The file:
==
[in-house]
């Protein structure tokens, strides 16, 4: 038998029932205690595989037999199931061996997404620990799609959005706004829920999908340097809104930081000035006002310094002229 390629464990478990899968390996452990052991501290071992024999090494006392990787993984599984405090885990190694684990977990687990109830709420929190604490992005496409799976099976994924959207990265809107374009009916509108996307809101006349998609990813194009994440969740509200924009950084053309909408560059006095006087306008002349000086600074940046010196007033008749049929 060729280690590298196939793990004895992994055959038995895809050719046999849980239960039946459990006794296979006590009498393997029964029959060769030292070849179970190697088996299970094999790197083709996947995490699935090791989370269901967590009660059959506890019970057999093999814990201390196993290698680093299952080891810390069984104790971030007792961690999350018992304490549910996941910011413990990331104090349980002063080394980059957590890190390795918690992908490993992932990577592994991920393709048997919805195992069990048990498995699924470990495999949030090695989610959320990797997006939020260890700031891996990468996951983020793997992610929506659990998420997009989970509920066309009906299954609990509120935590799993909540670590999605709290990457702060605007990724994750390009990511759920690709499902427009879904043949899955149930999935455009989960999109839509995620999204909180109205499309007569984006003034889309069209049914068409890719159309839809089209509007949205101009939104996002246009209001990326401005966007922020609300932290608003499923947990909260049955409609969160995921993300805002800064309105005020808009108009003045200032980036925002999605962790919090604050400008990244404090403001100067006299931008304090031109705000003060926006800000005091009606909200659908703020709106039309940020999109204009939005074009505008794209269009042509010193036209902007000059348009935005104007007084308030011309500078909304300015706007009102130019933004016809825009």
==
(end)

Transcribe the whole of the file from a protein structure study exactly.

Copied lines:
[in-house]
């Protein structure tokens, strides 16, 4: 038998029932205690595989037999199931061996997404620990799609959005706004829920999908340097809104930081000035006002310094002229 390629464990478990899968390996452990052991501290071992024999090494006392990787993984599984405090885990190694684990977990687990109830709420929190604490992005496409799976099976994924959207990265809107374009009916509108996307809101006349998609990813194009994440969740509200924009950084053309909408560059006095006087306008002349000086600074940046010196007033008749049929 060729280690590298196939793990004895992994055959038995895809050719046999849980239960039946459990006794296979006590009498393997029964029959060769030292070849179970190697088996299970094999790197083709996947995490699935090791989370269901967590009660059959506890019970057999093999814990201390196993290698680093299952080891810390069984104790971030007792961690999350018992304490549910996941910011413990990331104090349980002063080394980059957590890190390795918690992908490993992932990577592994991920393709048997919805195992069990048990498995699924470990495999949030090695989610959320990797997006939020260890700031891996990468996951983020793997992610929506659990998420997009989970509920066309009906299954609990509120935590799993909540670590999605709290990457702060605007990724994750390009990511759920690709499902427009879904043949899955149930999935455009989960999109839509995620999204909180109205499309007569984006003034889309069209049914068409890719159309839809089209509007949205101009939104996002246009209001990326401005966007922020609300932290608003499923947990909260049955409609969160995921993300805002800064309105005020808009108009003045200032980036925002999605962790919090604050400008990244404090403001100067006299931008304090031109705000003060926006800000005091009606909200659908703020709106039309940020999109204009939005074009505008794209269009042509010193036209902007000059348009935005104007007084308030011309500078909304300015706007009102130019933004016809825009």